29. 29. Bullets <ul><li>Limit each bullet point to only a few words - avoid long sentences that go on and on! </li></ul><ul><li>Keep each bullet to 1 to 2 lines, 3 at the most. </li></ul><ul><li>Limit the number of bullets on a screen to 6, </li></ul><ul><li>4 if there is a large title, logo, picture, etc. </li></ul>
  30. 30. <ul><li>To make a slide stand out, change the font, background, or add animation. </li></ul>Attention Grabber
  31. 31. Limit Animation! <ul><li>Use the same animation throughout the entire presentation. </li></ul><ul><li>Using more than one can be very distracting. </li></ul><ul><ul><li>The audience will only see the animation and not the message you’re trying to get across . </li></ul></ul>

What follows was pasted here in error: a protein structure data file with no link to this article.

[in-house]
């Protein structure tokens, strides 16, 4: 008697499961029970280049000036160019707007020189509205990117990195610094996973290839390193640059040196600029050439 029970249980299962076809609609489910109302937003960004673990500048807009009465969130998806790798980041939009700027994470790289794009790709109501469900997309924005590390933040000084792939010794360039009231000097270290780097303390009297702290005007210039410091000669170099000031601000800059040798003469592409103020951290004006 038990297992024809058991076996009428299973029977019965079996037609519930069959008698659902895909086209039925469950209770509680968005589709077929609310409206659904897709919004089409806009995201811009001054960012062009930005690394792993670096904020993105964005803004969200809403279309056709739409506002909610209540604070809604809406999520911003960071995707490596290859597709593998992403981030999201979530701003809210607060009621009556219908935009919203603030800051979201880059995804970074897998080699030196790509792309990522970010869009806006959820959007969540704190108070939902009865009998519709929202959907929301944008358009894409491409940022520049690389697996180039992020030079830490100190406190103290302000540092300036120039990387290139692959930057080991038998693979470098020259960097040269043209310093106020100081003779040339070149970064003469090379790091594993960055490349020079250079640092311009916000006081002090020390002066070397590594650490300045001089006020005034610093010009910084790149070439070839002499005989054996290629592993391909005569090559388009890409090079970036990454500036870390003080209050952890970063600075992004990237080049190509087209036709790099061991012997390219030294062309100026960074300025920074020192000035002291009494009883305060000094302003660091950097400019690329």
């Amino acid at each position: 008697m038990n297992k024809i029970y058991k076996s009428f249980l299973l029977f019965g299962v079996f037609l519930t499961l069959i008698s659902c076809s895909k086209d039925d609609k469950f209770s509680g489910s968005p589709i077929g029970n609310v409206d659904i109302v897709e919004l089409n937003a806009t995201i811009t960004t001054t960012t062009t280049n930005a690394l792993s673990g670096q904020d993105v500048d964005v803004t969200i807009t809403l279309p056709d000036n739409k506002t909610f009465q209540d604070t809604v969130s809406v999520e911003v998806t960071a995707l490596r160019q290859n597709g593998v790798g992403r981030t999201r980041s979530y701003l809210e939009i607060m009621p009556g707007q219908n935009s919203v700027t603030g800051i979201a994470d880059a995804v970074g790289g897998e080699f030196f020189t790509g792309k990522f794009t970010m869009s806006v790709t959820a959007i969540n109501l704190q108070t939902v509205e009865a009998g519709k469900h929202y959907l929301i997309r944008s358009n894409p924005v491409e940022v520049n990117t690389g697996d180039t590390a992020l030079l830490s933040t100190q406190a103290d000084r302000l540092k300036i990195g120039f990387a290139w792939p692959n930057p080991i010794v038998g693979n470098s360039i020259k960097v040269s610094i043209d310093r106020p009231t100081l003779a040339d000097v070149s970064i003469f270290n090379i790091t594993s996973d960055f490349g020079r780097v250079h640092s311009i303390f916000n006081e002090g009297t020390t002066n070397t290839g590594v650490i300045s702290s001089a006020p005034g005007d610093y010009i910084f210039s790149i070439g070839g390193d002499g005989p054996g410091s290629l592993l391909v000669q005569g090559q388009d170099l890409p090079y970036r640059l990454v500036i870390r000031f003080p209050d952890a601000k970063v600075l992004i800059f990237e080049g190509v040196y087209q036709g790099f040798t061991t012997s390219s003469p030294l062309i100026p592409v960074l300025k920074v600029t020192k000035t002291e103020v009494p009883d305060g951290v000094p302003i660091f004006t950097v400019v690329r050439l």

32. 32. During the presentation… <ul><li>YOU are the presenter – </li></ul><ul><li>DON’T let the media dominate the presentation. </li></ul><ul><li>Stand aside – DON’T block the visual ! </li></ul><ul><li>Expand on points – Don’t read word for word ! </li></ul><ul><li>Remove the slide when not talking about it – DON’T leave it “up” when it’s not needed. </li></ul><ul><li>GOOD LUCK!! </li></ul>
  33. 33. Source <ul><li>Adapted from the website of </li></ul><ul><li>ARMA International (2008) </li></ul><ul><li>http://www.arma.org/LearningCenter/Facilitator/uploads/PowerPointGuidelines.ppt </li></ul><ul><li>(Accessed on 12 April 2008) </li></ul>